Patent Troll Hunters Fight to Survive Winter — And Senate

Patent litigation reform advocates found success in the House — but they face a tough trial in the Senate.

WASHINGTON, DC - SEPTEMBER 17: Sen. Patrick Leahy (D-VT) talks to reporters after a Democratic Senate policy luncheon, on Capitol Hill, September 17, 2013 in Washington, DC. He was asked questions about gun control and yesterday's Navy Yard shooting.
National Journal
Dustin Volz
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Dustin Volz
Dec. 17, 2013, 2:35 a.m.

Pat­ent lit­ig­a­tion re­form hit an un­ex­pec­ted fever pitch in the House this fall, as Ju­di­ciary Com­mit­tee Chair­man Bob Good­latte muscled a bill through his com­mit­tee be­fore earn­ing a lop­sided bi­par­tis­an vic­tory on the House floor.

Now it’s the Sen­ate’s turn to wage war on pat­ent trolls, the term du jour for com­pan­ies that buy cheap pat­ents and use them to profit by fil­ing ques­tion­able in­fringe­ment law­suits. And after a week of re­l­at­ive quiet, stake­hold­ers are ramp­ing up lob­by­ing ef­forts again, de­term­ined to not let mo­mentum fade dur­ing the hol­i­day sea­son.

“We’re prag­mat­ic, and we are aware the Sen­ate isn’t go­ing to de­liv­er the pres­id­ent a bill by Decem­ber 25,” said Mi­chael Makin, pres­id­ent and CEO of Print­ing In­dus­tries of Amer­ica. “But that doesn’t mean we can’t keep be­ing good boys and make sure this is something on his wish list” in 2014.

The Sen­ate’s open­ing strike against trolls is a two-pan­el Ju­di­ciary hear­ing Tues­day, fea­tur­ing wide-ran­ging testi­mony from groups rep­res­ent­ing small busi­ness (in­clud­ing Makin), big pharma, large soft­ware in­terests, and a former pat­ent of­fi­cial. Ad­voc­ates are hop­ing the hear­ing paves the way for a markup that would move the meas­ure through com­mit­tee, say­ing they hope to get one by late Janu­ary or Feb­ru­ary.

But while the le­gis­lat­ive meas­ures be­ing con­sidered are largely sim­il­ar, the Sen­ate troll hunters are tak­ing a dif­fer­ent ap­proach — one that could cause some fis­sures in the big tent co­ali­tion that ral­lied to­geth­er House con­sid­er­a­tion.

Ju­di­ciary Chair­man Patrick Leahy, D-Vt., is start­ing with a re­l­at­ively small bill that by design is likely to in­cor­por­ate pro­pos­als from a hand­ful of oth­er sen­at­ors. It cur­rently ad­dresses end-user pro­tec­tions, and pat­ent own­er­ship trans­par­ency and gives the Fed­er­al Trade Com­mis­sion the abil­ity to po­lice ne­far­i­ous de­mand let­ters from pat­ent trolls.

Good­latte’s In­nov­a­tion Act, on the oth­er hand, began as an om­ni­bus swipe at pat­ent trolls when it was in­tro­duced in Oc­to­ber. Its most con­tro­ver­sial meas­ures were re­moved as the meas­ure went for­ward, but it stands as one com­pre­hens­ive, if not all-en­com­passing, vehicle that most stake­hold­ers gen­er­ally sup­port.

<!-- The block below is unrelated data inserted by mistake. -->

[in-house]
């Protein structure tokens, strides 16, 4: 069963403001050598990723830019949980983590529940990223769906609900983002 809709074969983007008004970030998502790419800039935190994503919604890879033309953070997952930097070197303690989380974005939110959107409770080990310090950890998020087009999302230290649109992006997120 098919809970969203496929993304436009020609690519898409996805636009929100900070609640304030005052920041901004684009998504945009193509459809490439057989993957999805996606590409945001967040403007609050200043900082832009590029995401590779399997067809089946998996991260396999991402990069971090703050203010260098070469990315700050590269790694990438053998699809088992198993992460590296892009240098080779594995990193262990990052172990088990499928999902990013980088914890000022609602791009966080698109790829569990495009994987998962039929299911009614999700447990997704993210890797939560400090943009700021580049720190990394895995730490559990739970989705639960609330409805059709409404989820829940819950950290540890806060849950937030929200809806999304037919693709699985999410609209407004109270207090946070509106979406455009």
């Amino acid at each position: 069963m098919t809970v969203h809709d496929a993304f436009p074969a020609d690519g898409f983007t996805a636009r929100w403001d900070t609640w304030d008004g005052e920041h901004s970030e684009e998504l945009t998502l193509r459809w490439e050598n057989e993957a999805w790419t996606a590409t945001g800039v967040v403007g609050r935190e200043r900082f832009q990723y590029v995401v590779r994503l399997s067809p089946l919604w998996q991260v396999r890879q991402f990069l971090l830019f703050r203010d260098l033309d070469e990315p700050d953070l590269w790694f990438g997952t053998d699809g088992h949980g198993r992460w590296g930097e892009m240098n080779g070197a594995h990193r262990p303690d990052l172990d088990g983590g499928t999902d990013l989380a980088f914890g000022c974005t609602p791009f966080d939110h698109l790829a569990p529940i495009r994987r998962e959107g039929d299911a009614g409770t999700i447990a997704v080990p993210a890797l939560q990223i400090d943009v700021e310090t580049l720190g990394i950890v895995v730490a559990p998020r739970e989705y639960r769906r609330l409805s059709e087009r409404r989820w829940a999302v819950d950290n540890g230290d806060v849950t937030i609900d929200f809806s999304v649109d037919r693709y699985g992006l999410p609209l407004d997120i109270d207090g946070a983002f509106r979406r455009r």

Lit­ig­a­tion re­form ad­voc­ates are clam­or­ing for stronger pro­vi­sions to come out of the Sen­ate, but any­thing that gets in­cor­por­ated in­to Leahy’s bill will re­quire con­sensus and bi­par­tis­an sup­port, aides say.

One is­sue cer­tain to at­tract some at­ten­tion is the con­tro­ver­sial Covered Busi­ness Meth­od re­view pro­gram, which al­lows the U.S. Pat­ent and Trade­mark Of­fice to re­ject in­fringe­ment claims on some pat­ents deemed low qual­ity.

An ex­pan­sion of that pro­gram was left on the cut­ting-room floor dur­ing markup of the House’s In­nov­a­tion Act, but Demo­crat­ic Sen. Chuck Schu­mer of New York has a bill seek­ing to strengthen it, be­liev­ing it would re­duce the amount of lit­ig­a­tion costs in the pat­ent sys­tem by help­ing to kill low-qual­ity pat­ents.

The meas­ure is op­posed by many large tech firms — in­clud­ing Adobe, which is testi­fy­ing Tues­day — but strongly sup­por­ted by most co­ali­tions rep­res­ent­ing tech start-ups and soft­ware in­nov­at­ors.

The small-guy in­terests still sup­port re­form le­gis­la­tion without the pro­vi­sion, some of the lar­ger in­terests, par­tic­u­larly IBM and Mi­crosoft, are will­ing to cam­paign vehe­mently against any bill in­clud­ing CBM ex­pan­sion. Their ef­forts were suc­cess­ful in con­vin­cing Good­latte to strike a meas­ure in his bill, and they ap­pear ready for an­oth­er round of vig­or­ous lob­by­ing if the Sen­ate en­ter­tains its ad­op­tion.

Still, small-busi­ness groups re­main hope­ful the pro­vi­sion stands a chance in the Sen­ate. Oth­er is­sues likely to stoke de­bate are fee-shift­ing and the cus­tom­er-stay pro­vi­sion in Leahy’s bill, which the Na­tion­al Re­tail Fed­er­a­tion calls a “pois­on pill.”

Aside from Schu­mer’s bill, Sen. Or­rin Hatch, R-Utah, has a pro­pos­al that tar­gets shell com­pan­ies and would re­quire them to post a bond if they lacked as­sets, which sup­port­ers say would in­crease the risks of pat­ent trolling. A bill from Sen. John Cornyn, R-Texas, aims to make pat­ent lit­ig­a­tion less costly and raises plead­ing re­quire­ments for the ori­gin­al com­plaint.

The Sen­ate hear­ing be­gins at 10 a.m.

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